It has been a very public sort of secret that most of the Young Adult books today are set in some version of the United States, and that most of the authors of said books are, unsurprisingly, American citizens. Abiding by the old "write what you know" adage, these authors do their utmost to celebrate the high points and criticize the flaws of their culture, customs and ways.
To discover a Young Adult novel set elsewhere in the world is therefore to discover a diamond in the rough. And over the years, there have been a fair few which we have come across. So this week, in no particular order, for our Top 10 Monday we're sharing our 10 favorite novels set partially or predominantly in and around Europe, through its many historical trials and tribulations, and in its many shapes and forms today.
Other continents coming soon!
1. Harry Potter - Scotland
Kicking off this week's Top 10 is the series which has become the United Kingdom's (and the world's) staple - from sleepy, quiet suburbs in Surrey to the more well-known and more well-loved Scottish hills and panoramas, Harry Potter celebrates the very best of the UK. While it is never clearly specified where in particular Hogwarts castle is located and where the majority of the story takes place, J.K. Rowling has made it pretty clear that it is Scotland which has gotten the honor. The film adaptations only underline the fact, with many of the exterior shots of Hogwarts, its surrounding grounds and lakes having been authentically filmed in Scotland itself, chiefly the Fort William and Glencoe areas.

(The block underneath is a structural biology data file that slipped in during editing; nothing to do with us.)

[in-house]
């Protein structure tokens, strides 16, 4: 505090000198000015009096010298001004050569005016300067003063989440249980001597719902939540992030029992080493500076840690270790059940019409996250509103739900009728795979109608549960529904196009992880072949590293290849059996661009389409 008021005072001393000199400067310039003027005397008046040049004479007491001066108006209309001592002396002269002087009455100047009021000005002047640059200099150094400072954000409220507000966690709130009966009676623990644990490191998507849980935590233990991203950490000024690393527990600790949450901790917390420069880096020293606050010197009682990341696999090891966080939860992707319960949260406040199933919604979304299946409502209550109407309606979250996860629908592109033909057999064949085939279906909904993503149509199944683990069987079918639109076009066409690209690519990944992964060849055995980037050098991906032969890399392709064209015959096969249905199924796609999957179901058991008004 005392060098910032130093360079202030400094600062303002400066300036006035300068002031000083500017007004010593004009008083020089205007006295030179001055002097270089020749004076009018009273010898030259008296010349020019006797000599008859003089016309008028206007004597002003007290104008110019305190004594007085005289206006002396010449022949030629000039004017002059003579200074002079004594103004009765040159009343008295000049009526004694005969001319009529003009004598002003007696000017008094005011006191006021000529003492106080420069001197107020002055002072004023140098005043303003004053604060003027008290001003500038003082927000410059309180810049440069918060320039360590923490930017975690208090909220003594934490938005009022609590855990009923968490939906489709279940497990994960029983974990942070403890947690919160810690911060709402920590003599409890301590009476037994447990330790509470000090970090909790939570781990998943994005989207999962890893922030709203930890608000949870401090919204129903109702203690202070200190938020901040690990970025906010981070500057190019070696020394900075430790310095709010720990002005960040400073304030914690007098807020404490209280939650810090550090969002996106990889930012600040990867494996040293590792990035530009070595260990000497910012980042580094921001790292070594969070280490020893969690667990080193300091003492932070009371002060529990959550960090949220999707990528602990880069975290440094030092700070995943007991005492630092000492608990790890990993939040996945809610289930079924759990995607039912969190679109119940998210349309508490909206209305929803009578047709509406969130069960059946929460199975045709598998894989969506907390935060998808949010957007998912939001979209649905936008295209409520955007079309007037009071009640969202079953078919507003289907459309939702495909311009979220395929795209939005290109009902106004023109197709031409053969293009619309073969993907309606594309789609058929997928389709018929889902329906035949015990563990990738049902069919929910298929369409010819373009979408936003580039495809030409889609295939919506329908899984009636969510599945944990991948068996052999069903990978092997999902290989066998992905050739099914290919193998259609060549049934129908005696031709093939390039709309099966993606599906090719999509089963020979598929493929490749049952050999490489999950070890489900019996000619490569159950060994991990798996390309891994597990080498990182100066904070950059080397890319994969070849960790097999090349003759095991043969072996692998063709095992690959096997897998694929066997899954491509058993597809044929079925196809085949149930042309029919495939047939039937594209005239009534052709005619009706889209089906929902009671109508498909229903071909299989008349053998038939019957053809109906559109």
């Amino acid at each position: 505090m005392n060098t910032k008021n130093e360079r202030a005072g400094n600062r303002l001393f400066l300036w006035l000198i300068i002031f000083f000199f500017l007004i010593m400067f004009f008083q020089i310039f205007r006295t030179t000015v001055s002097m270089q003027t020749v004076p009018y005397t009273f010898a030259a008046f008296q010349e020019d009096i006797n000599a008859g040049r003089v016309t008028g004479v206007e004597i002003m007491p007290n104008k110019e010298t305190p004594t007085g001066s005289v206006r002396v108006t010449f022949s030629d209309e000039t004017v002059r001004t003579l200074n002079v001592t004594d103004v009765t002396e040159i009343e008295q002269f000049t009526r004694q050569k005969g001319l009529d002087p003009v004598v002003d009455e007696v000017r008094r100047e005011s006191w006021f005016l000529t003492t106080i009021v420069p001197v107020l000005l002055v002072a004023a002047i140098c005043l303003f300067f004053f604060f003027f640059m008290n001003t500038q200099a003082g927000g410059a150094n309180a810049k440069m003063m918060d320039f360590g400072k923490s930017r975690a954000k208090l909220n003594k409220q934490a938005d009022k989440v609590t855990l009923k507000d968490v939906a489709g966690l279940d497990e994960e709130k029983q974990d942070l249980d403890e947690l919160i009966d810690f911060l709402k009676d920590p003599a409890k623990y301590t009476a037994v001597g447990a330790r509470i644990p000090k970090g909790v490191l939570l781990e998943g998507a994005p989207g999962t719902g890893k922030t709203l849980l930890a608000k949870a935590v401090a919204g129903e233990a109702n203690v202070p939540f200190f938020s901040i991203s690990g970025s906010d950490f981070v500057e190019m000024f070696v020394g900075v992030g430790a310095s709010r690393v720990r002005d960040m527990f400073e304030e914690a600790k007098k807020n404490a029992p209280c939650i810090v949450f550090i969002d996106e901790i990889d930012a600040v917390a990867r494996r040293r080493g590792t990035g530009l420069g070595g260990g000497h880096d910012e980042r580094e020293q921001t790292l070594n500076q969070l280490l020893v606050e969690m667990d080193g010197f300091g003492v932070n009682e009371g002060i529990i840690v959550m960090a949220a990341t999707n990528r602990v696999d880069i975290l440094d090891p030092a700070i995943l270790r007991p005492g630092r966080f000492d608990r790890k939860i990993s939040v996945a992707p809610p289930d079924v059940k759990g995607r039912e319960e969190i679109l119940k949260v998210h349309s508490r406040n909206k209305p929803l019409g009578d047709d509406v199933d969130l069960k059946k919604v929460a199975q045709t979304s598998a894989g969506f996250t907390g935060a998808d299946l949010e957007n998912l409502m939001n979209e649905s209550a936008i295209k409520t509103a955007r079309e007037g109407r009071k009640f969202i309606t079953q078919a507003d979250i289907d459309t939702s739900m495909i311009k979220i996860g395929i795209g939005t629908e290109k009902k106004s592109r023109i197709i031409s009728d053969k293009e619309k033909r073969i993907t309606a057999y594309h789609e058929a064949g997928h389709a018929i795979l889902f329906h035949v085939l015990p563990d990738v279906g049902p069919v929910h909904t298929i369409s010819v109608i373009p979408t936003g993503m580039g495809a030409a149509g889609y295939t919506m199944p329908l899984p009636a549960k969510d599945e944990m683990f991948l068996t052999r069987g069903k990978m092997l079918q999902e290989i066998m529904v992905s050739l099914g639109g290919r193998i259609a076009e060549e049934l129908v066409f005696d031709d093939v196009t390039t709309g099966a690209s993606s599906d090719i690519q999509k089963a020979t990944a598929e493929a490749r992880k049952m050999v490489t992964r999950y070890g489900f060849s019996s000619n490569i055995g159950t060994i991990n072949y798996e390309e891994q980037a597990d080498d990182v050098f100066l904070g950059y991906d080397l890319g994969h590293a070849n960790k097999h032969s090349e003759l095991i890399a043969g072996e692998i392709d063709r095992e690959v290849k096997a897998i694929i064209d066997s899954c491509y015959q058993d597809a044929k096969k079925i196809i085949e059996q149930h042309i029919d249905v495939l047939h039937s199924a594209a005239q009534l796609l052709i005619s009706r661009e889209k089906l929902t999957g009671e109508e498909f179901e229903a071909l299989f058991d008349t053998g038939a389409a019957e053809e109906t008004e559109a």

2. Daughter of Smoke and Bone - Czech Republic
Author Laini Taylor marries poetry and prose in her narrative of Daughter of Smoke and Bone. Her beautiful depiction of the Czech Republic's capital is about the closest one can anyone come to experiencing Prague's unique old-world charm and new-world ideals. Told through the eyes of Karou, a young art student in one of Prague's fine arts institutions, the setting expands and goes on to include Morocco, Vatican and Paris - but it is the Czech Republic in particular which it always comes back to, and it is the Czech Republic which it has done absolute justice.
3. The Infernal Devices - England
In the year 1878, Tessa Grey makes a long and tedious journey from the East Coast of the United States to the heart of London itself, in search of her missing brother. Over the course of three books, The Infernal Devices series will depict the best of Victorian England, from the airs and graces of the upper class, to the less-than-reputable neighborhoods one must frequent when looking for ugly truths about the world - and all this with a steampunk spin. From carriage rides to sword fights, from angels to demons, Cassandra Clare never once disregards the series' unique setting and the many nuanced layers of Victorian England.
4. The Book Thief - Germany